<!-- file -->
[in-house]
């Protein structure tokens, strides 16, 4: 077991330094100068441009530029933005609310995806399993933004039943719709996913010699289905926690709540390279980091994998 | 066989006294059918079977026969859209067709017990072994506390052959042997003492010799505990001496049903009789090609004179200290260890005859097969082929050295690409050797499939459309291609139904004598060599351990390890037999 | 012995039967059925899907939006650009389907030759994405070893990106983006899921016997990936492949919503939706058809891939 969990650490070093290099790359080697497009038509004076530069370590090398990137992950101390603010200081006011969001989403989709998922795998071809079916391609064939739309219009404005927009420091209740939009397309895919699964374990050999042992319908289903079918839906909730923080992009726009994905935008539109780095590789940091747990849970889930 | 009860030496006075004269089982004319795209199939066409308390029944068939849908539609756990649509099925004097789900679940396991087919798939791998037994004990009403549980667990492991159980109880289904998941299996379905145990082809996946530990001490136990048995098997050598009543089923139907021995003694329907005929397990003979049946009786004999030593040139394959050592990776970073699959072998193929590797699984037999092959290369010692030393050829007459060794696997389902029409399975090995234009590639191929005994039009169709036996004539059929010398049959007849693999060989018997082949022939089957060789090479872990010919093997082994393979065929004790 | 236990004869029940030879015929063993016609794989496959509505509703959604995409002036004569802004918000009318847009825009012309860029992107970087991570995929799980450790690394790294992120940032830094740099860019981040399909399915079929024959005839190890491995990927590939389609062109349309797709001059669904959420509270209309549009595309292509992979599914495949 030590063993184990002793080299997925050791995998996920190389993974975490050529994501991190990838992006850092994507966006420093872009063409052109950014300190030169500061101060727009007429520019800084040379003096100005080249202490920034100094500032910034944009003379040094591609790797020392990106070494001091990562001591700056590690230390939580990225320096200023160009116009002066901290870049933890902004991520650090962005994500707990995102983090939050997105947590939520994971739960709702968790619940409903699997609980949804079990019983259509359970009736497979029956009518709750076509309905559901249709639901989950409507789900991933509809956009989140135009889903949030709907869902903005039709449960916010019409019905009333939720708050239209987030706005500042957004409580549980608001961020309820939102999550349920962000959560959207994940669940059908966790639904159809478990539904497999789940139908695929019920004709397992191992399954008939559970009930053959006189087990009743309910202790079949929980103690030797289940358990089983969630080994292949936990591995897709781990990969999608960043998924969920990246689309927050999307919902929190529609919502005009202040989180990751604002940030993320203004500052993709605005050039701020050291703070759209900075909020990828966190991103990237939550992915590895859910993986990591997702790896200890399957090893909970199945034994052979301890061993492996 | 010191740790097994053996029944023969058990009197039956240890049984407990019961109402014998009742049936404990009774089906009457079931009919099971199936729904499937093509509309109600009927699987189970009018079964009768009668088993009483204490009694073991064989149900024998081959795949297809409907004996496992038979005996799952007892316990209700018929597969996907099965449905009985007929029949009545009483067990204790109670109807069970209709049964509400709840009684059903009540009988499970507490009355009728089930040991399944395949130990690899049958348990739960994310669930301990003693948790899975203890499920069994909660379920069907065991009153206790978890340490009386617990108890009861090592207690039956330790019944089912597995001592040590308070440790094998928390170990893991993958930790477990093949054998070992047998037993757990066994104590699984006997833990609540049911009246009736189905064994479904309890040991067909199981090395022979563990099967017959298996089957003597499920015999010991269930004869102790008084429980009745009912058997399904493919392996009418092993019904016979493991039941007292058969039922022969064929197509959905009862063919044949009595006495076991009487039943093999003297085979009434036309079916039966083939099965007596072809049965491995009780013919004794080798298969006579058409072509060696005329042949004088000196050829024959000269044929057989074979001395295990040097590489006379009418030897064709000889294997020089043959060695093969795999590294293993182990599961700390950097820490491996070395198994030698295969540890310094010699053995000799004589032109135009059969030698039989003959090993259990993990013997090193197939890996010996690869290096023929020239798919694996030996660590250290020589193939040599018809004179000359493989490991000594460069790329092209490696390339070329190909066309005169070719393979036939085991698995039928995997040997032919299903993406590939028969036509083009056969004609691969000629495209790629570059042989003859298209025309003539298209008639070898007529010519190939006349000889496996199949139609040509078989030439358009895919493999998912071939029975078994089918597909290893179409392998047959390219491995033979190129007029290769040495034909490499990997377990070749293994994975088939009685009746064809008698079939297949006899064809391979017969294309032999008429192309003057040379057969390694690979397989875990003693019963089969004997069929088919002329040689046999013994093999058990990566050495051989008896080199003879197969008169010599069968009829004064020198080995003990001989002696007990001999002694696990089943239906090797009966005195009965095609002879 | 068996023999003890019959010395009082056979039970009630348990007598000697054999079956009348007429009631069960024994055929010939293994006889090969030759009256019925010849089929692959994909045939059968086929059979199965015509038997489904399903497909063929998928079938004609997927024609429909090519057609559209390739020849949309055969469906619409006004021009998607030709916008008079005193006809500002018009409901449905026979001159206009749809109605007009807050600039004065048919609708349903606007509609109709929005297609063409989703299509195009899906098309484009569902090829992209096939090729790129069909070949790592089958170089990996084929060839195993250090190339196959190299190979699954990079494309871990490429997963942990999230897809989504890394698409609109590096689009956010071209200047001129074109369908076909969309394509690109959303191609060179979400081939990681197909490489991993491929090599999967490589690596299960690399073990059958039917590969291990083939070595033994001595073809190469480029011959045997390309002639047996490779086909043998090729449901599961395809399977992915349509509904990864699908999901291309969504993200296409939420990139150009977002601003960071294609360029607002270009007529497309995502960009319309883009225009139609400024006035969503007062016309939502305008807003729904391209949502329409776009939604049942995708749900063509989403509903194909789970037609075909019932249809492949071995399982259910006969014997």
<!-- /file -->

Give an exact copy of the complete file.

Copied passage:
[in-house]
């Protein structure tokens, strides 16, 4: 077991330094100068441009530029933005609310995806399993933004039943719709996913010699289905926690709540390279980091994998 | 066989006294059918079977026969859209067709017990072994506390052959042997003492010799505990001496049903009789090609004179200290260890005859097969082929050295690409050797499939459309291609139904004598060599351990390890037999 | 012995039967059925899907939006650009389907030759994405070893990106983006899921016997990936492949919503939706058809891939 969990650490070093290099790359080697497009038509004076530069370590090398990137992950101390603010200081006011969001989403989709998922795998071809079916391609064939739309219009404005927009420091209740939009397309895919699964374990050999042992319908289903079918839906909730923080992009726009994905935008539109780095590789940091747990849970889930 | 009860030496006075004269089982004319795209199939066409308390029944068939849908539609756990649509099925004097789900679940396991087919798939791998037994004990009403549980667990492991159980109880289904998941299996379905145990082809996946530990001490136990048995098997050598009543089923139907021995003694329907005929397990003979049946009786004999030593040139394959050592990776970073699959072998193929590797699984037999092959290369010692030393050829007459060794696997389902029409399975090995234009590639191929005994039009169709036996004539059929010398049959007849693999060989018997082949022939089957060789090479872990010919093997082994393979065929004790 | 236990004869029940030879015929063993016609794989496959509505509703959604995409002036004569802004918000009318847009825009012309860029992107970087991570995929799980450790690394790294992120940032830094740099860019981040399909399915079929024959005839190890491995990927590939389609062109349309797709001059669904959420509270209309549009595309292509992979599914495949 030590063993184990002793080299997925050791995998996920190389993974975490050529994501991190990838992006850092994507966006420093872009063409052109950014300190030169500061101060727009007429520019800084040379003096100005080249202490920034100094500032910034944009003379040094591609790797020392990106070494001091990562001591700056590690230390939580990225320096200023160009116009002066901290870049933890902004991520650090962005994500707990995102983090939050997105947590939520994971739960709702968790619940409903699997609980949804079990019983259509359970009736497979029956009518709750076509309905559901249709639901989950409507789900991933509809956009989140135009889903949030709907869902903005039709449960916010019409019905009333939720708050239209987030706005500042957004409580549980608001961020309820939102999550349920962000959560959207994940669940059908966790639904159809478990539904497999789940139908695929019920004709397992191992399954008939559970009930053959006189087990009743309910202790079949929980103690030797289940358990089983969630080994292949936990591995897709781990990969999608960043998924969920990246689309927050999307919902929190529609919502005009202040989180990751604002940030993320203004500052993709605005050039701020050291703070759209900075909020990828966190991103990237939550992915590895859910993986990591997702790896200890399957090893909970199945034994052979301890061993492996 | 010191740790097994053996029944023969058990009197039956240890049984407990019961109402014998009742049936404990009774089906009457079931009919099971199936729904499937093509509309109600009927699987189970009018079964009768009668088993009483204490009694073991064989149900024998081959795949297809409907004996496992038979005996799952007892316990209700018929597969996907099965449905009985007929029949009545009483067990204790109670109807069970209709049964509400709840009684059903009540009988499970507490009355009728089930040991399944395949130990690899049958348990739960994310669930301990003693948790899975203890499920069994909660379920069907065991009153206790978890340490009386617990108890009861090592207690039956330790019944089912597995001592040590308070440790094998928390170990893991993958930790477990093949054998070992047998037993757990066994104590699984006997833990609540049911009246009736189905064994479904309890040991067909199981090395022979563990099967017959298996089957003597499920015999010991269930004869102790008084429980009745009912058997399904493919392996009418092993019904016979493991039941007292058969039922022969064929197509959905009862063919044949009595006495076991009487039943093999003297085979009434036309079916039966083939099965007596072809049965491995009780013919004794080798298969006579058409072509060696005329042949004088000196050829024959000269044929057989074979001395295990040097590489006379009418030897064709000889294997020089043959060695093969795999590294293993182990599961700390950097820490491996070395198994030698295969540890310094010699053995000799004589032109135009059969030698039989003959090993259990993990013997090193197939890996010996690869290096023929020239798919694996030996660590250290020589193939040599018809004179000359493989490991000594460069790329092209490696390339070329190909066309005169070719393979036939085991698995039928995997040997032919299903993406590939028969036509083009056969004609691969000629495209790629570059042989003859298209025309003539298209008639070898007529010519190939006349000889496996199949139609040509078989030439358009895919493999998912071939029975078994089918597909290893179409392998047959390219491995033979190129007029290769040495034909490499990997377990070749293994994975088939009685009746064809008698079939297949006899064809391979017969294309032999008429192309003057040379057969390694690979397989875990003693019963089969004997069929088919002329040689046999013994093999058990990566050495051989008896080199003879197969008169010599069968009829004064020198080995003990001989002696007990001999002694696990089943239906090797009966005195009965095609002879 | 068996023999003890019959010395009082056979039970009630348990007598000697054999079956009348007429009631069960024994055929010939293994006889090969030759009256019925010849089929692959994909045939059968086929059979199965015509038997489904399903497909063929998928079938004609997927024609429909090519057609559209390739020849949309055969469906619409006004021009998607030709916008008079005193006809500002018009409901449905026979001159206009749809109605007009807050600039004065048919609708349903606007509609109709929005297609063409989703299509195009899906098309484009569902090829992209096939090729790129069909070949790592089958170089990996084929060839195993250090190339196959190299190979699954990079494309871990490429997963942990999230897809989504890394698409609109590096689009956010071209200047001129074109369908076909969309394509690109959303191609060179979400081939990681197909490489991993491929090599999967490589690596299960690399073990059958039917590969291990083939070595033994001595073809190469480029011959045997390309002639047996490779086909043998090729449901599961395809399977992915349509509904990864699908999901291309969504993200296409939420990139150009977002601003960071294609360029607002270009007529497309995502960009319309883009225009139609400024006035969503007062016309939502305008807003729904391209949502329409776009939604049942995708749900063509989403509903194909789970037609075909019932249809492949071995399982259910006969014997």